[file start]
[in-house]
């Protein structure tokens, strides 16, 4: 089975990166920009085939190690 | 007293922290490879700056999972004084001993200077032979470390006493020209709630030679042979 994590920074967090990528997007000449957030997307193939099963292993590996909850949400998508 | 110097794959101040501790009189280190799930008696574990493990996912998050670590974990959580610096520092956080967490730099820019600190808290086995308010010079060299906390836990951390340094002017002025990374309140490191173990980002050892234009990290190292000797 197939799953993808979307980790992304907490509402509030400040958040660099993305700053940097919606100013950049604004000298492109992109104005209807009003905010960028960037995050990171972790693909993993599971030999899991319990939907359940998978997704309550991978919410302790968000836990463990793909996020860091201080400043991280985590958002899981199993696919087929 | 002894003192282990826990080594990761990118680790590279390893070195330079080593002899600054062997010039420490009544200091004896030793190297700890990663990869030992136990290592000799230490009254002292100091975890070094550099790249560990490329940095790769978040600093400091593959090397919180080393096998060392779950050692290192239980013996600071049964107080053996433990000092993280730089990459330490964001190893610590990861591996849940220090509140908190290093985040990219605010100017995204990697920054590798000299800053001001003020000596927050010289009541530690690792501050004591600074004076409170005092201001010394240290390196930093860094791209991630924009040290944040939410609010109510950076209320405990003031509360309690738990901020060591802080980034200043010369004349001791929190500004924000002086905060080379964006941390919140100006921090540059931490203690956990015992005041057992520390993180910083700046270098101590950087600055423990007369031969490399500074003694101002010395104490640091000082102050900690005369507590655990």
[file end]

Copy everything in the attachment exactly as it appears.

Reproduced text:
[in-house]
């Protein structure tokens, strides 16, 4: 089975990166920009085939190690 | 007293922290490879700056999972004084001993200077032979470390006493020209709630030679042979 994590920074967090990528997007000449957030997307193939099963292993590996909850949400998508 | 110097794959101040501790009189280190799930008696574990493990996912998050670590974990959580610096520092956080967490730099820019600190808290086995308010010079060299906390836990951390340094002017002025990374309140490191173990980002050892234009990290190292000797 197939799953993808979307980790992304907490509402509030400040958040660099993305700053940097919606100013950049604004000298492109992109104005209807009003905010960028960037995050990171972790693909993993599971030999899991319990939907359940998978997704309550991978919410302790968000836990463990793909996020860091201080400043991280985590958002899981199993696919087929 | 002894003192282990826990080594990761990118680790590279390893070195330079080593002899600054062997010039420490009544200091004896030793190297700890990663990869030992136990290592000799230490009254002292100091975890070094550099790249560990490329940095790769978040600093400091593959090397919180080393096998060392779950050692290192239980013996600071049964107080053996433990000092993280730089990459330490964001190893610590990861591996849940220090509140908190290093985040990219605010100017995204990697920054590798000299800053001001003020000596927050010289009541530690690792501050004591600074004076409170005092201001010394240290390196930093860094791209991630924009040290944040939410609010109510950076209320405990003031509360309690738990901020060591802080980034200043010369004349001791929190500004924000002086905060080379964006941390919140100006921090540059931490203690956990015992005041057992520390993180910083700046270098101590950087600055423990007369031969490399500074003694101002010395104490640091000082102050900690005369507590655990």